The current trend in the data integration market is toward consolidation. Vendors are rushing to combine their ETL architecture with the enterprise application integration (EAI) framework, so that they can offer a complete data integration solution. Sunopsis does a commendable job in this arena by providing its own message queue product, Sunopsis MQ. This is a message-oriented middleware (MOM) component that's compliant with the Java Message Services (JMS) specification. The best part about it is that the ETL product is also well knit with the EAI software. For example, Sunopsis ETL can seamlessly use the message queue as either a data source or a target.



One of the major hurdles in designing a successful ETL solution is in identifying what changed in the source system since your last extract. Sunopsis makes this task easier for you by providing a change-data capture facility. This feature along with Sunopsis MQ makes the suite a good fit for organizations that need a near real-time update facility for their operational data stores.

Ease of Use

I tried using Sunopsis to create a new ETL program. I found the first step of setting up the connections to my databases (Oracle 9i) to be fairly easy. Sunopsis does a great job of reverse engineering the data model from the database. The graphical interface is rich, yet intuitive and easy to learn. With a little help from the excellent user manual, I was able to develop an ETL process quickly and execute it successfully. Sunopsis includes a built-in scheduler and also interfaces with external schedulers.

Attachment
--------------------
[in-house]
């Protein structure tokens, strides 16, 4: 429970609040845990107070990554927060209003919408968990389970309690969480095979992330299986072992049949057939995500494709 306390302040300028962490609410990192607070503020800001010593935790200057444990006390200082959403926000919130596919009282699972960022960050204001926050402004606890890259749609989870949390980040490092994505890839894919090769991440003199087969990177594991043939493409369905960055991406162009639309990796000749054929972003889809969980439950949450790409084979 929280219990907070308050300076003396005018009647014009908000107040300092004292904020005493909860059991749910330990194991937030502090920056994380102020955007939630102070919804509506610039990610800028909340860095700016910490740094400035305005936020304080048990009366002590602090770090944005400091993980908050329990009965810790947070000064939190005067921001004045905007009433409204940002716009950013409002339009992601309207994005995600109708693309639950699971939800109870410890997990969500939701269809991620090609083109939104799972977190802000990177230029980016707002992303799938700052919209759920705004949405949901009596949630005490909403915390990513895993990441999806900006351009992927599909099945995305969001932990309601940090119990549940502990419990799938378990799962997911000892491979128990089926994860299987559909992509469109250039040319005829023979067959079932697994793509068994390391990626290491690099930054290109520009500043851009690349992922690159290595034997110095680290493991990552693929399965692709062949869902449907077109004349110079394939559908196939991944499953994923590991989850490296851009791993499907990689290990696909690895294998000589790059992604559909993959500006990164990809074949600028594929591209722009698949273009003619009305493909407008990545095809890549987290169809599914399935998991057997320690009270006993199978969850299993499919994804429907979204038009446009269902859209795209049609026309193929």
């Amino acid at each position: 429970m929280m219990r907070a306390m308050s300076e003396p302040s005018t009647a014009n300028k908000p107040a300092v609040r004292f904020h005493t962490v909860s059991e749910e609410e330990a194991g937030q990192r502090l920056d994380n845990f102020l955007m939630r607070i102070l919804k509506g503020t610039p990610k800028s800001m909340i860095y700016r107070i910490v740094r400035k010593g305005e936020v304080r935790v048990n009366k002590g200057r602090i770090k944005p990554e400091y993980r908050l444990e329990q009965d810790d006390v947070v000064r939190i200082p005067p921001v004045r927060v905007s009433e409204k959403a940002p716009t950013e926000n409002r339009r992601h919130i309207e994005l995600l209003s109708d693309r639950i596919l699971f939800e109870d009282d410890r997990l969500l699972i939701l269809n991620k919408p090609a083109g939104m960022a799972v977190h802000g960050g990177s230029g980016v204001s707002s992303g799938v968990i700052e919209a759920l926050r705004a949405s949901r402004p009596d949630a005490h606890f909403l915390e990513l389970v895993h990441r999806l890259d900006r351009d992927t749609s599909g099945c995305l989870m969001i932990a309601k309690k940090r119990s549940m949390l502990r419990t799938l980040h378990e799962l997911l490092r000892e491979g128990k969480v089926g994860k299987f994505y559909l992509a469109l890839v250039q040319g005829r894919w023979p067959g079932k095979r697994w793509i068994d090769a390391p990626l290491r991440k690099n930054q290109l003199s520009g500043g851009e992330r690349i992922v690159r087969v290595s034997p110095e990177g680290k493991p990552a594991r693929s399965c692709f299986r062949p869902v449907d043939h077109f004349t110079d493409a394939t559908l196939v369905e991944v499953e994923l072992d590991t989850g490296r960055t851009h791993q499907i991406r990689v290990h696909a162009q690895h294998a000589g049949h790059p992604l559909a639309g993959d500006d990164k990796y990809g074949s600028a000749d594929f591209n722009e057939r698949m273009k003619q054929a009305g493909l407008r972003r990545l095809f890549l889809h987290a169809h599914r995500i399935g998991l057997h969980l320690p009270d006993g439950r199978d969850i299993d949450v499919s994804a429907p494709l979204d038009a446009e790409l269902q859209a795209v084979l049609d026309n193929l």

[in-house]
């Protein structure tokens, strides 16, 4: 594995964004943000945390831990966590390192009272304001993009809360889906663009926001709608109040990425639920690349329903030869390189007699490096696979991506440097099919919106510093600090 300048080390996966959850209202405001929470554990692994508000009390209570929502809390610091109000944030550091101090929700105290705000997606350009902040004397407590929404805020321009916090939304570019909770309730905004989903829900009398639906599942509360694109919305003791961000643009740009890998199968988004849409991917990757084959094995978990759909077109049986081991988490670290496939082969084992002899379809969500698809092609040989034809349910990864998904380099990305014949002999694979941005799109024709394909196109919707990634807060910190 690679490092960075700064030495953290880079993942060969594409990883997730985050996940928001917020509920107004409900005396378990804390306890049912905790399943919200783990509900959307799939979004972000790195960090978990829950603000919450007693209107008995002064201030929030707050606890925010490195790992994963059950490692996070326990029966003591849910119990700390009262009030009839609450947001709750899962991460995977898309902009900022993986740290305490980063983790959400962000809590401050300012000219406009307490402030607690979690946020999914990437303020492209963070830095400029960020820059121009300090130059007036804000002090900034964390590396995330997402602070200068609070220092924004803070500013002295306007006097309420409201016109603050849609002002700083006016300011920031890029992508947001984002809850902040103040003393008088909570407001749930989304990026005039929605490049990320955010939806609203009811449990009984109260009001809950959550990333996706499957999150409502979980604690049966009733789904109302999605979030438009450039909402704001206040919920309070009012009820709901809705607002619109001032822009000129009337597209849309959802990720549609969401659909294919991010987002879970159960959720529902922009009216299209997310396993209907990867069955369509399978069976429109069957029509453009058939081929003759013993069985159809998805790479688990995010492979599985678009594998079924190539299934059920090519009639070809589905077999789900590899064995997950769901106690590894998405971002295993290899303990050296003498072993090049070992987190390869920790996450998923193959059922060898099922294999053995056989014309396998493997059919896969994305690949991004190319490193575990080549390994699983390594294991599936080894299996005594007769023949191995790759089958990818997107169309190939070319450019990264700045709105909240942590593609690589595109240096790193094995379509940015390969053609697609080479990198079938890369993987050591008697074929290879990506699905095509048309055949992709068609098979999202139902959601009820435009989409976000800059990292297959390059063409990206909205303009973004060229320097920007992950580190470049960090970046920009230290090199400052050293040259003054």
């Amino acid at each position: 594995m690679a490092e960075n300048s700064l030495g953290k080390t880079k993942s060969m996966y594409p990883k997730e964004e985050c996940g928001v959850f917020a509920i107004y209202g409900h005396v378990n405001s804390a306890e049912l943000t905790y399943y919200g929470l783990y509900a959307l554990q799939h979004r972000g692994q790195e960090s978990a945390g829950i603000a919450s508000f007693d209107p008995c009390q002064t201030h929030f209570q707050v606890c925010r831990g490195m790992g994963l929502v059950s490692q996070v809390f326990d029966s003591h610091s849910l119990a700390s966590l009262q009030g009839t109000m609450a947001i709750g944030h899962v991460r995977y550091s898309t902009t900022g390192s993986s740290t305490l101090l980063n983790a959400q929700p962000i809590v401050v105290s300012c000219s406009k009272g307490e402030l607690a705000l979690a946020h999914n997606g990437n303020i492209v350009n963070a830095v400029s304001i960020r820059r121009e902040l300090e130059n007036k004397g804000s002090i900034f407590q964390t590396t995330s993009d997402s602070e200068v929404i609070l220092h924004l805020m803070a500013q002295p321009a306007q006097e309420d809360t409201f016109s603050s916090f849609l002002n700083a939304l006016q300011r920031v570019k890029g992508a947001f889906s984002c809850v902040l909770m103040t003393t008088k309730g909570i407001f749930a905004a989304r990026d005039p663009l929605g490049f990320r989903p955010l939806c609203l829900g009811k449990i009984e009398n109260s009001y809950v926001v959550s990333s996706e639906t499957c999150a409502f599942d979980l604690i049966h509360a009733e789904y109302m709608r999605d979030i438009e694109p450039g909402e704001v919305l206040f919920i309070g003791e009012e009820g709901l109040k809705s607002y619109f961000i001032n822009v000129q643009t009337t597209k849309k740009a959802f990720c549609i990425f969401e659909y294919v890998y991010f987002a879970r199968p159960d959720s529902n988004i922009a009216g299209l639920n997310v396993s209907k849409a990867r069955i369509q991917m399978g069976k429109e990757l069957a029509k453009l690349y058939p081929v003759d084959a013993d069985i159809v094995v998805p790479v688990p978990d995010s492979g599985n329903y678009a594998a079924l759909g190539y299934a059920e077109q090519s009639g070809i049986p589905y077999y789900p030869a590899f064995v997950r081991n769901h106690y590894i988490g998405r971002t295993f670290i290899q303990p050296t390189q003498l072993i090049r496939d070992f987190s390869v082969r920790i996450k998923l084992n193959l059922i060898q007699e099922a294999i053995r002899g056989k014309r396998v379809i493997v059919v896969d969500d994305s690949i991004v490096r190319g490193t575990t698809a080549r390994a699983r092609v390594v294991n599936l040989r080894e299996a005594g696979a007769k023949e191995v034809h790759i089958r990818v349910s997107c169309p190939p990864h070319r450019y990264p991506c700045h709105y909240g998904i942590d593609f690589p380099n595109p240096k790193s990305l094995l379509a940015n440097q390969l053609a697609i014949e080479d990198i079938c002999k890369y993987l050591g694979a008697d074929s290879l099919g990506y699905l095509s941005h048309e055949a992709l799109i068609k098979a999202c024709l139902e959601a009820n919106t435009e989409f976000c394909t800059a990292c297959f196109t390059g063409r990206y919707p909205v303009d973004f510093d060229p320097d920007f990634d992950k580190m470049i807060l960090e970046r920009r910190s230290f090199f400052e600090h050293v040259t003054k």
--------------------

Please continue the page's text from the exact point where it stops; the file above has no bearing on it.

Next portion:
The Sunopsis product has four graphical user interfaces. You define the physical and logical architecture of the interfacing systems with the Sunopsis Topology module. The Designer (see Figure 1) is the interface you use for reverse engineering the data model, creating the ETL data flow, and generating the code. You manage user access to various functions and components of the system with the Security Manager. The Operator module can be used to manage the production interface for monitoring the ETL programs.


FIGURE 1 The Sunopsis Designer is the tool's primary developer interface.

Value-Added Features

Ease of metadata management is an important requirement of a good ETL tool. Sunopsis stores the metadata associated with the ETL programs in a database repository. Unlike some other ETL products that store the metadata in a proprietary format, the Sunopsis repository can be stored on any relational database, thus making its contents available for inspection using SQL. This feature can be particularly useful while trying to find out how a change to one part of the system might affect the other parts. Of course, Sunopsis provides its own built-in option for impact analysis, too.

PRODUCT SPEC SHEET

Sunopsis v3
Sunopsis
6 Lincoln Knoll Lane, Suite 100
Burlington, MA 01803
781-238-1770
www.sunopsis.com

Minimum Requirements: For the client station: Any OS with Windows or X/Windows capability (Microsoft Windows, Linux, HP-UX, Solaris etc.) and supporting a Java Machine 1.3.1; 50MB HDD, 128MB RAM (256MB recommended). For the agent station: Any OS supporting a Java Machine 1.3.1; 50MB HDD, 128MB RAM (256MB recommended). For the Repository Explorer: Any OS supporting a Java Development Kit 1.3.1; 20MB HDD, 128MB RAM (256MB recommended). For the repository: Any database engine supporting ANSI ISO 89 syntax, such as Oracle, Microsoft SQL Server, Sybase AS Enterprise, IBM DB2 UDB, IBM DB2/400, or the built-in Hypersonic SQL (HSQL) database; Space required for the repositories: Master repository: 30MB of storage space; Work repository: 40MB of storage space.